1/2 tsp green spirulina (optional if you want to colour it)

My choice of essential oils…

My favourite essential oil in this recipe is peppermint, but don’t be limited by my suggestions. Use oils that fit your budget, or those that you already have in your collection. Read here for more information.

Method

1. Add all ingredients to a bowl and mix until combined.

2. Transfer into container of choice.

To Use

Massage over feet and rinse with warm water. Best used after a good, long foot soak.

Krissy Ballinger

Krissy Ballinger

Author, Advocate & Founder

Krissy wants to see a world where people make conscious, educated decisions that honour both humans and habitat. With a background in education and health promotion, she devotes her time to passionately increase awareness on common and avoidable toxins, in everyday items like washing powder and deodorant, and to educate individuals on how they can easily reduce their daily exposure, through simple and realistic do-it-yourself ideas and recipes.

Krissy has sold over 30,000 copies of her natural DIY recipe books, including her latest, award-winning book, Naturally Inspired - Simple DIY Recipes for Body Care and Cleaning, and offers honest and gentle guidance, education and 100+ natural DIY recipes on her website The Inspired Little Pot.

 

Eggshell Candles

Eggshell Candles

With Easter fast approaching, and the majority of the world locked inside their homes (thanks a lot COVID-19, you can bugger off now), I thought this little DIY candle recipe and craft idea might come in handy for those of you looking to stay occupied (and get off Netflix)!

These Eggshell Candles are so easy to make! They’re fun and eco-friendly, and aside from beeswax pellets, you probably have everything you need to make them, in your pantry right now. The concept is not new, I’ve seen it floating around in magazines and websites for years, but I finally decided to give them a try and document it for you.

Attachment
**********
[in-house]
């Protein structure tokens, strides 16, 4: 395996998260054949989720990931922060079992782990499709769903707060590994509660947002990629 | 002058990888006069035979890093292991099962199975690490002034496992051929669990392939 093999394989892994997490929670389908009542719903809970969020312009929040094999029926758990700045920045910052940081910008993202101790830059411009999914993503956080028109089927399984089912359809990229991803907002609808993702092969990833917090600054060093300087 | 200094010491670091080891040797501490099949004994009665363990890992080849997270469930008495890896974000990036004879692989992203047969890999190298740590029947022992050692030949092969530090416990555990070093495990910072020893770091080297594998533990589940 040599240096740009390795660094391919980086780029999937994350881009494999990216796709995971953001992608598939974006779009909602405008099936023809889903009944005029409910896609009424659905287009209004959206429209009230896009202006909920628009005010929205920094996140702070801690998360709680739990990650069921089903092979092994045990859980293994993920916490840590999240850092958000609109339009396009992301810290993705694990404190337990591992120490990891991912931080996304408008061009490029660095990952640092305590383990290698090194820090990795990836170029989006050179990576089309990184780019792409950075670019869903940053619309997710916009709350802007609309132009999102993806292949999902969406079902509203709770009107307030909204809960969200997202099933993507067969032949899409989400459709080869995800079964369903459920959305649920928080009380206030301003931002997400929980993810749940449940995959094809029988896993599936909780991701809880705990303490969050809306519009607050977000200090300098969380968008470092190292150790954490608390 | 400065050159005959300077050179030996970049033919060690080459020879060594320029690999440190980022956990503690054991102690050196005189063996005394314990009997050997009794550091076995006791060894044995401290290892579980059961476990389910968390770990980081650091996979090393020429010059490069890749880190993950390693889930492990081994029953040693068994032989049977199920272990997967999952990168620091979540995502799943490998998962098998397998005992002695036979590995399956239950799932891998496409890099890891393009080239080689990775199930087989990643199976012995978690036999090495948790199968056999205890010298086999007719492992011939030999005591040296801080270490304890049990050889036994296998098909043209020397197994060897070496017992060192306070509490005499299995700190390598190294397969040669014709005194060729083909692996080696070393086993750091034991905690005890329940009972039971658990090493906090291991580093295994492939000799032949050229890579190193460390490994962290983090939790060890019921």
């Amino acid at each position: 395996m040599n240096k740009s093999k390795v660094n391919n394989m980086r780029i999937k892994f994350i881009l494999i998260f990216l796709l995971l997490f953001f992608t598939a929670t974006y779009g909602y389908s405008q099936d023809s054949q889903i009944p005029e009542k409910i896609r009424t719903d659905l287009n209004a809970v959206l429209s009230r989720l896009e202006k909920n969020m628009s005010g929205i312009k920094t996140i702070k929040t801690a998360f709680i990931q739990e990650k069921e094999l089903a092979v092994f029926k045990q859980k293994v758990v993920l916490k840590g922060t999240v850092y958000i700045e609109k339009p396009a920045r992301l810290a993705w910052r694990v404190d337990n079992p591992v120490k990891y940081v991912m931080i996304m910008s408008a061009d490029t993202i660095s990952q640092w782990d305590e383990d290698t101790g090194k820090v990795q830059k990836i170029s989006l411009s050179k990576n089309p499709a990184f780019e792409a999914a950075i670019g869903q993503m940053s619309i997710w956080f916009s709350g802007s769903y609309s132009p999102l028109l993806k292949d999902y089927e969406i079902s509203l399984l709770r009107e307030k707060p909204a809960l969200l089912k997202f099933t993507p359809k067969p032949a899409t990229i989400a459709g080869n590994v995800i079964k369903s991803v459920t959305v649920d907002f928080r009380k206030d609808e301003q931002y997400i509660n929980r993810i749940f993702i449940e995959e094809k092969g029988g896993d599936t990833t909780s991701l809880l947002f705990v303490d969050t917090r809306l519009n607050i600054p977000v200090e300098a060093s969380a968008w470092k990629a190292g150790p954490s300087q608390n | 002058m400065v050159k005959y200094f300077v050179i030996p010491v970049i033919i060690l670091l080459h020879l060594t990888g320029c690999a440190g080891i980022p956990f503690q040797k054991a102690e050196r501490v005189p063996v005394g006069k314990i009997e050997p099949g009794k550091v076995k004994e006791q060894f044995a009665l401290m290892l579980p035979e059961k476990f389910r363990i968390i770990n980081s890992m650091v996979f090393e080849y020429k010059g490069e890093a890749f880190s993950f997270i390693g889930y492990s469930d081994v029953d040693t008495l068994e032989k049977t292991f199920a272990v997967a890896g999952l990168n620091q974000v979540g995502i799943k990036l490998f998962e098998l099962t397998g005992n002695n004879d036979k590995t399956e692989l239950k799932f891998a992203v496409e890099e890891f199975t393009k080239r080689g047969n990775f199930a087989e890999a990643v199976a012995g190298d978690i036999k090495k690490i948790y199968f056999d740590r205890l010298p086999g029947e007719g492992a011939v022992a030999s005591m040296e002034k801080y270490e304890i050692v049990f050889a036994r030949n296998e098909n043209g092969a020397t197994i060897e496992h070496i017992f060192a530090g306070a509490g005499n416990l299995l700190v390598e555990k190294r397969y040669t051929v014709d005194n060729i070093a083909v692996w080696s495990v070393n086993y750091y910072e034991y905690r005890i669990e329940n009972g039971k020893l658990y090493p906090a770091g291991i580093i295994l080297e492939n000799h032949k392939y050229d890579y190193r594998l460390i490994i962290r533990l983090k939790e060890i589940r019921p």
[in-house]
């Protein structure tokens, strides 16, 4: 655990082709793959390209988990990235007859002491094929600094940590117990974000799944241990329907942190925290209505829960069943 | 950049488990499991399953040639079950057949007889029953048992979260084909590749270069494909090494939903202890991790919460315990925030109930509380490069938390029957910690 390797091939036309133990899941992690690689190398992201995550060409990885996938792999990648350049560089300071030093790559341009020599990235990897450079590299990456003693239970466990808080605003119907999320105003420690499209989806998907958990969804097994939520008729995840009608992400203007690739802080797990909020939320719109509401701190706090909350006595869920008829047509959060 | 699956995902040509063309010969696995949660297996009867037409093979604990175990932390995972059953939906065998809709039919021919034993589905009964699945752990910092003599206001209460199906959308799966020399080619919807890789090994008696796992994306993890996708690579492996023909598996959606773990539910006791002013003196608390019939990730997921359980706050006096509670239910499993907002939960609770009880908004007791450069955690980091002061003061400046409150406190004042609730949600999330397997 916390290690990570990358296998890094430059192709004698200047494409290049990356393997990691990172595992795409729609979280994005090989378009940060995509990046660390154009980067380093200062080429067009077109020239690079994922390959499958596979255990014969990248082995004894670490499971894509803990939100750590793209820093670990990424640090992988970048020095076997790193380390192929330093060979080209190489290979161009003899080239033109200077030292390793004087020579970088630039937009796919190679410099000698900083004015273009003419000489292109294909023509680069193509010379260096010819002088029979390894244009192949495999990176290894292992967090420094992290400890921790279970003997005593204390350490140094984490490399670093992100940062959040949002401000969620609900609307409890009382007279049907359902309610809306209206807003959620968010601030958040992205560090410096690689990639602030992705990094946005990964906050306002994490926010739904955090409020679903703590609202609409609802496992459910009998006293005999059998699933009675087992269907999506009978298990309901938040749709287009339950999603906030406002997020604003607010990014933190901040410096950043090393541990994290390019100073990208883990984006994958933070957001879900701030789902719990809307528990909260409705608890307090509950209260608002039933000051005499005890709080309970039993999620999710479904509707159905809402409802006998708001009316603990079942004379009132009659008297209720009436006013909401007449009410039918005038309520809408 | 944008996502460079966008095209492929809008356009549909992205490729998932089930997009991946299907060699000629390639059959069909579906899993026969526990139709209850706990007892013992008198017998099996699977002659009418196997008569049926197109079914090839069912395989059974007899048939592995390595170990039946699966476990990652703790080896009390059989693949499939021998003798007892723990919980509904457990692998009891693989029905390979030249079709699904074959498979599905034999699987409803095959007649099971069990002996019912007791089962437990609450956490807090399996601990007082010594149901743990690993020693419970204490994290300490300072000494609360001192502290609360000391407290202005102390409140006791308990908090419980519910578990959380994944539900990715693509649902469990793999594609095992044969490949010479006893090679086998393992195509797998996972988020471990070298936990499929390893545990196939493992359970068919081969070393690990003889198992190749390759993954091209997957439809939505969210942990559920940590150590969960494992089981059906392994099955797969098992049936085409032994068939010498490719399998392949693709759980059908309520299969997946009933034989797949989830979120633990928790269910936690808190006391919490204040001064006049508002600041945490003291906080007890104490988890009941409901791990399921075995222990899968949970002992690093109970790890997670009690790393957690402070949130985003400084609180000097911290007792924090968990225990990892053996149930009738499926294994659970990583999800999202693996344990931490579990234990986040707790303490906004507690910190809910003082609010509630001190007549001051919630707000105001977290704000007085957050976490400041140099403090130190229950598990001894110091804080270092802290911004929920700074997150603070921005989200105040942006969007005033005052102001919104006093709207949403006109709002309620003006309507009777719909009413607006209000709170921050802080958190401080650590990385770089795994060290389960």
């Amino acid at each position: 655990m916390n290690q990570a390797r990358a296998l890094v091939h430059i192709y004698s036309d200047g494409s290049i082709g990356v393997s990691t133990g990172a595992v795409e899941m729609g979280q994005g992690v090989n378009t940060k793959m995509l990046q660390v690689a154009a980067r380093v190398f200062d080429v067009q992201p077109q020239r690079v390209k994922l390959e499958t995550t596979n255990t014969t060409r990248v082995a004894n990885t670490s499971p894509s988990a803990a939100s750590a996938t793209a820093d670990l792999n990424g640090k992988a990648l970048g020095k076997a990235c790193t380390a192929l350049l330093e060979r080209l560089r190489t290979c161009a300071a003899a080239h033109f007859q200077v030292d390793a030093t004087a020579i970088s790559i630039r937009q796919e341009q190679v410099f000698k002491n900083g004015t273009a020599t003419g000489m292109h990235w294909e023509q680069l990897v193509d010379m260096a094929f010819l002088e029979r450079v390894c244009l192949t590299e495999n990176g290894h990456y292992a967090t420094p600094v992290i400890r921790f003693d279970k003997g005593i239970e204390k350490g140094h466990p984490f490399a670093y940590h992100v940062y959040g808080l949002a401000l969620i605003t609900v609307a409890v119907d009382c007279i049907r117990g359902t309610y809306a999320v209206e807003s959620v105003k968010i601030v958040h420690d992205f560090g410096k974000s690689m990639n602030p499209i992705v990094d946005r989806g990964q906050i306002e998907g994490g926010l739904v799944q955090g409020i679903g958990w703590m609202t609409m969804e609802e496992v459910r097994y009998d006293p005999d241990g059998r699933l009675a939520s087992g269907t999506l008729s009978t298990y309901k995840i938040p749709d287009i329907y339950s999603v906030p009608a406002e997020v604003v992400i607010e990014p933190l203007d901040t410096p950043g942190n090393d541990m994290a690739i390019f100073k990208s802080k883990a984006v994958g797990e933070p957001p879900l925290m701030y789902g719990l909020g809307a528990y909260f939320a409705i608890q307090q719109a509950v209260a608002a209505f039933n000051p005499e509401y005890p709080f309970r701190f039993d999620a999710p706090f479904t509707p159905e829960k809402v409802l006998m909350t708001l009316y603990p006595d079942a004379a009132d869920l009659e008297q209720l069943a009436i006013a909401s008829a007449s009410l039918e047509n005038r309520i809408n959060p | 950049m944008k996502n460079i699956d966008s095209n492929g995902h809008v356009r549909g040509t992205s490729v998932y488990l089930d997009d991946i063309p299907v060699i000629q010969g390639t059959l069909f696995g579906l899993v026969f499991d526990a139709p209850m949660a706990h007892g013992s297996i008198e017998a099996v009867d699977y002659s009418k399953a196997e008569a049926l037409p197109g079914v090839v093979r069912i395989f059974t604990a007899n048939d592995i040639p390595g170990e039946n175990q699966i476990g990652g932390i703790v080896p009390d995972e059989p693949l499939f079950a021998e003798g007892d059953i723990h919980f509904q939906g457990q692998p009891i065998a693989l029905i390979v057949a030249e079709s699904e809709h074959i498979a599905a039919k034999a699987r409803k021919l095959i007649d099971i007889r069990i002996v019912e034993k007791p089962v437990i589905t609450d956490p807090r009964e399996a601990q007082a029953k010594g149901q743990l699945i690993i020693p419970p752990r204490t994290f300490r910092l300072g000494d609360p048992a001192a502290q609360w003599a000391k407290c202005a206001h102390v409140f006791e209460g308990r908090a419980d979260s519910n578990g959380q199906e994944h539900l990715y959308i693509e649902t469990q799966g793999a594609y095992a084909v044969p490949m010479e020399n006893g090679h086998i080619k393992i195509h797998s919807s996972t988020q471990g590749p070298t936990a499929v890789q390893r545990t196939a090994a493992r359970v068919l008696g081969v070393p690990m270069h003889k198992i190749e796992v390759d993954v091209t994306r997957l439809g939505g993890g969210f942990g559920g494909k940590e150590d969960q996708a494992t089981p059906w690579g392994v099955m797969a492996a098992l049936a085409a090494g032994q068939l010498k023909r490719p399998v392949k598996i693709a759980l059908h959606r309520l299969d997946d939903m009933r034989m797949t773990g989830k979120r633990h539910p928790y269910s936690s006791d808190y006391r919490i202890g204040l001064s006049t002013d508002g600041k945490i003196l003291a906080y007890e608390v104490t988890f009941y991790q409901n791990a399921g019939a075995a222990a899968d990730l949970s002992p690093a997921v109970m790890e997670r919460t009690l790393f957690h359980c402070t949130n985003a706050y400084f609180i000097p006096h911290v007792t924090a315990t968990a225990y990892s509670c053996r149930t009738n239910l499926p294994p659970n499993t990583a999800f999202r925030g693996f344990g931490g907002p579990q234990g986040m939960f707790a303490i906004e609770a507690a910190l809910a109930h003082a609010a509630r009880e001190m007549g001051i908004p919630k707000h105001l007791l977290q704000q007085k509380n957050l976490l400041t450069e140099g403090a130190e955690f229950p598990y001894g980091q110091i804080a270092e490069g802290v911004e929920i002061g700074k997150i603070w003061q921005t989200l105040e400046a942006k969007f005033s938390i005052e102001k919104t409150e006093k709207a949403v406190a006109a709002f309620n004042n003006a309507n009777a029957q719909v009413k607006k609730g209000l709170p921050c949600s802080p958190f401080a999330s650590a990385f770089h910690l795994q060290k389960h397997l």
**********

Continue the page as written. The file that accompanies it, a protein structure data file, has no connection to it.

EGGSHELL CANDLES

Makes: 3 Prep time: < 10 min. (assuming eggshells have been pre-dried)

Ingredients 

3 eggs (feel free to double or triple this recipe)

50 g | 1.8 oz beeswax pellets

15 g | 0.5 oz olive oil

3 cotton wicks (tealight size is best)

Method

1. Crack eggs carefully so that the top 1/4 breaks off. This takes practice and patience!

2. Wash eggs and remove remaining membrane. Dry thoroughly.

3. Place eggshells in an egg carton, for support.

4. Place cotton wick in the centre of an eggshell. (Ensure wick is long enough for your eggshells. To help wick stay vertical, pinch between two wooden skewers or chopsticks, securing ends with tape or rubber bands, then rest on eggshell so wick is centred).

5. Add beeswax and olive oil to a glass bowl and heat until completely melted.  (Double boiler method – place bowl on a pot of gently simmering water and stir frequently; Microwave method – heat in short bursts on low, stopping and stirring frequently). Remove from heat.

6. Carefully but quickly pour mixture into jar, making sure not to displace wick.

7. Allow to set and trim wick down to 1 cm | 0.4 in from wax.

To Use

Light wick and enjoy. Never leave candles burning unattended. Eggshells are wobbly and unless you secure them safely, they could be a fire hazard. Popping them in a glass bowl of water, as I have done, is a good idea. I don’t recommend lighting them while they are in cardboard cartons due to the fire risk they pose.

Recipe Notes

Make a habit of washing, drying and keeping any eggshells that you incidentally use at home. Or crack, and scramble, on the go, if you’re not that organised!

You can colour your eggs but I love them au naturel! If you want to dye them, simply pop eggs shells in a glass of warm water with a splash of vinegar and some food dye (sadly the natural dyes don’t really work) for 10-20 minutes. The longer you leave them the more intense the colour will be.

Krissy Ballinger

Krissy Ballinger

Author, Advocate & Founder

Krissy wants to see a world where people make conscious, educated decisions that honour both humans and habitat. With a background in education and health promotion, she devotes her time to passionately increase awareness on common and avoidable toxins, in everyday items like washing powder and deodorant, and to educate individuals on how they can easily reduce their daily exposure, through simple and realistic do-it-yourself ideas and recipes.

Krissy has sold over 30,000 copies of her natural DIY recipe books, including her latest, award-winning book, Naturally Inspired - Simple DIY Recipes for Body Care and Cleaning, and offers honest and gentle guidance, education and 100+ natural DIY recipes on her website The Inspired Little Pot.